Interview by David McDonald.
Jay Kristoff is the New York Times and internationally bestselling author of THE LOTUS WAR, THE ILLUMINAE FILES and THE NEVERNIGHT CHRONICLE. He is the winner of two Aurealis Awards, an ABIA, nominee for the David Gemmell Morningstar and Legend awards, named multiple times in the Kirkus and Amazon Best Teen Books list and published in over twenty-five countries, most of which he has never visited. He is as surprised about all of this as you are. He is 6’7 and has approximately 13030 days to live. He abides in Melbourne with his secret agent kung-fu assassin wife, and the world’s laziest Jack Russell.
He does not believe in happy endings.
You’ve had a huge amount of success with–alongside your popular solo works–your collaborative projects. What was the impetus for a collaboration? What are some of the up and downs as opposed to solo writing?
Collaboration wasn’t something I’d ever considered until Amie suggested it. In my head, writing a book was something you did by yourself, and Amie was a good friend before she was ever my co-author. So my instinct was to say “no”. What if we sucked? What if we didn’t click and ended up hating each other. But I had something of a George Costanza style epiphany and decided to say yes instead, and it turned out alright in the end. So yay for Seinfeld, I guess.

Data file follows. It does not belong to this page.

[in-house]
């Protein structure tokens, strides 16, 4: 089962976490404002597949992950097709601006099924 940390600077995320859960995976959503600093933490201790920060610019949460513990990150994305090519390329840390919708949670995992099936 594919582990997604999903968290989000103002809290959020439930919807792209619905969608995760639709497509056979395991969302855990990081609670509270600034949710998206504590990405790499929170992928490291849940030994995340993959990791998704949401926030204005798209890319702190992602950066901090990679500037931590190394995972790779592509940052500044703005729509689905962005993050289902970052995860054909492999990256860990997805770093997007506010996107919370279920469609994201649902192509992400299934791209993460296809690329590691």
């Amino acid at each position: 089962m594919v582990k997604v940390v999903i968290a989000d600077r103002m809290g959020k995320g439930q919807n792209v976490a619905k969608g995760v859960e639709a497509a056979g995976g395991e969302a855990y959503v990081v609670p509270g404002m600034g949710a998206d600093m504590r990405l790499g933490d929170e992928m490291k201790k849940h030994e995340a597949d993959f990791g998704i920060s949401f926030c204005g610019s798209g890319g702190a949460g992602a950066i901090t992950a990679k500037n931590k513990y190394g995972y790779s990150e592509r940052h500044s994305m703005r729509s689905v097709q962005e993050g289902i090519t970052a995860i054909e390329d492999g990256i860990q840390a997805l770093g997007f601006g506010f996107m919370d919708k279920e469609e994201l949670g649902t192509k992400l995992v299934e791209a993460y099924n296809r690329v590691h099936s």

I say this with a caveat – that co-authoring and your success in it is ENTIRELY dependent on your choice of co-author. If you choose badly, the whole experience is going to be a flaming hellscape watered with your tears of rage. But, choose well and it’s an enormous amount of fun. It’s energizing and different and not so god-awful lonely as writing a book normally is. Writing the ILLUMINAE FILES has been the most fun I’ve ever had in a creative sense.
You’ve recently returned from touring the United States and attending some of their bigger festivals What are some of the things you took away from that experience?
That our readers are all kinds of amazing. I know it sound trite to say that, but honestly, showing up to a line of a thousand people who are there to see you is an amazing and humbling and intensely gratifying experience. We get blown away. The scope of the scene is the States is something that needs to be experienced to believe. But that’s not an experience that’s limited to the States, either. I used to be in a band as a teenager, and the fear of showing up and playing to an empty room (which we did a lot) never quite leaves you.
You’ve written across a diverse range of genres, from Young Adult science fiction to heroic fantasy. Who are some of your influences?
What Australian work have you loved recently?
Which author (living or dead) would you most like to sit next to on a long plane trip and why?